Bee Wilson on what to expect from this year's Oxford Symposium on Food and Cookery, an annual culinary conference
Words: Bee Wilson
Images: Joseph Fox
One July morning last year, a humorous 84-year old woman stepped on stage in Oxford to talk about her life’s work. For 50 years, Barbara Ketcham Wheaton has—more or less single handedly—been constructing a database of every cookbook ever published up until 1900.
Wheaton did not even have a computer when she started, writing information on notched McBee cards and searching for data by pushing knitting needles through holes. The database now includes more than 120,000 gems from more than 3,400 historic food books, covering everything from apple pie recipes, to remedies for toothache.
Wheaton is the sort of remarkable person you might meet if you come to the Oxford Symposium on Food and Cookery, a weekend devoted to every aspect of food. Barbara’s talk was one of last year’s highlights, creating that magical feeling of a whole room abuzz.
I’ve been coming to this gathering for 17 years, and am now its chair. I sometimes find it hard to describe its particular riches. Is it an extended banquet? A culinary conference? Or a congenial get-together for food-minded eccentrics? Yes, yes and yes.
When it was started in 1979 by food writer and fish expert Alan Davidson, it was just 20 people sitting round an Oxford table talking about “science in the kitchen”. One of those people happened to be Elizabeth David, soon joined by Jane Grigson, Elisabeth Luard and Claudia Roden (who, at the age of 80, remains our beloved president).
Paul Levy, who was chair before me, says what makes it special is its “longevity”. Regulars—who range from chefs, historians and food writers to scholars, to people who just enjoy food—travel from all over the world to be there. Each year we welcome new voices, including young chefs and students.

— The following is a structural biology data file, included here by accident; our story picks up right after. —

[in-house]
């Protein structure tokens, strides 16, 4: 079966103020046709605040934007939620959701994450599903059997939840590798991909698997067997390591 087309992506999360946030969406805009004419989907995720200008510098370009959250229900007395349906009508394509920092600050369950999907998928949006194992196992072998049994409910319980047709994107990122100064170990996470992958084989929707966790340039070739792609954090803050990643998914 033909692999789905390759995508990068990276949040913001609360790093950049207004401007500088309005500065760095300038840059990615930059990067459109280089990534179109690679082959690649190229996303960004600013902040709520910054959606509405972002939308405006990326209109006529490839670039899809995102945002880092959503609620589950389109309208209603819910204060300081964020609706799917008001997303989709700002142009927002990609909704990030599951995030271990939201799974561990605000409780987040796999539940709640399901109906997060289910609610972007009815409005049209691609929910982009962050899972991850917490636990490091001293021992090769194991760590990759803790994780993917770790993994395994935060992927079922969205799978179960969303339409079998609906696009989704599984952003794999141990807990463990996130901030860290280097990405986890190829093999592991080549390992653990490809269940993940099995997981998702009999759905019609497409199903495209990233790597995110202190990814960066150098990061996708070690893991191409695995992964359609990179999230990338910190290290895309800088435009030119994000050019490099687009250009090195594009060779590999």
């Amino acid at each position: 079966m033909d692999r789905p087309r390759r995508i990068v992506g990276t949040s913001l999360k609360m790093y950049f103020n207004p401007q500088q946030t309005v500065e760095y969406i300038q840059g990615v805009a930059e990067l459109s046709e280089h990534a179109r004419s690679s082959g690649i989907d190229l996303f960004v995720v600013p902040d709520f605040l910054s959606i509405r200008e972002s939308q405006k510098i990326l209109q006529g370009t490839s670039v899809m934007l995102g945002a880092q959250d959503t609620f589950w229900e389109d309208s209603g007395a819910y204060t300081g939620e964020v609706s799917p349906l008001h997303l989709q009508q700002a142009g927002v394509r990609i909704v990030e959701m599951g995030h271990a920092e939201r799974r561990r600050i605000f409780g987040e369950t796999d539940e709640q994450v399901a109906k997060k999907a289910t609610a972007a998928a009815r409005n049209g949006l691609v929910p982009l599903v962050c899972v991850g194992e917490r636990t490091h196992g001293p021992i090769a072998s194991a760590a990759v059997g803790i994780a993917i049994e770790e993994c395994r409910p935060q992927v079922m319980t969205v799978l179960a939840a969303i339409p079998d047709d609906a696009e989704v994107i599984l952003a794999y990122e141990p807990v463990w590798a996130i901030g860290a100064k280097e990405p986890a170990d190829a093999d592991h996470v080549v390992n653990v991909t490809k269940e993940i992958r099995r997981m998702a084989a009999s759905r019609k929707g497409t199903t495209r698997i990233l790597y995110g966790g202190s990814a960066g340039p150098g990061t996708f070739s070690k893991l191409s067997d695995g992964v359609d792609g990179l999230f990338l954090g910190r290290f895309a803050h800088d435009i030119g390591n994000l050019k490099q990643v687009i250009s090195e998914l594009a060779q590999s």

Japanese slurping etiquette
The 220 attendees share papers about subjects never covered in the mainstream food media. Last year, when the theme was ‘food and communication’, we heard about Japanese slurping etiquette, chef’s tattoos and why the Danes don’t eat five-a-day. Filmmaker Anne Georget shared her film about the poignant food dreams of prisoners of war and cookery writer Diana Henry talked about why she likes food on the radio more than on TV.
This year’s theme is offal. Paul Rozin, the world’s leading expert on disgust, will explain why tripe makes so many go ‘ew!’ Fuchsia Dunlop will be celebrating the textures of Chinese offal. Tim Lang, professor of food policy of City University and trustee of Borough Market, will talk about where offal fits as part of a sustainable diet.
And the meals! The Friday dinner will be a “bold offal feast” cooked by Mr St John, aka Fergus Henderson, the king of nose to tail cookery; Saturday evening a “Quinto Quarto” Roman dinner by Jacob Kenedy, ingeniously including not just meat offal, but mullet liver and artichoke hearts. The physical menus are works of art in themselves, designed by Jake Tilson.
A sumptuous bread pudding
Saturday lunch will feature vegetables from Oxford Food Bank and leftover Borough Market bread, recycled into a sumptuous bread pudding, masterminded by the Symposium director Ursula Heinzelmann.
This lovely vegetarian lunch should be a reminder that offal in its old sense didn’t only refer to innards, but to any food that was discarded, ready to be reclaimed. Like the Symposium itself, it’s about salvaging forgotten treasures, talking about them and turning them into a feast.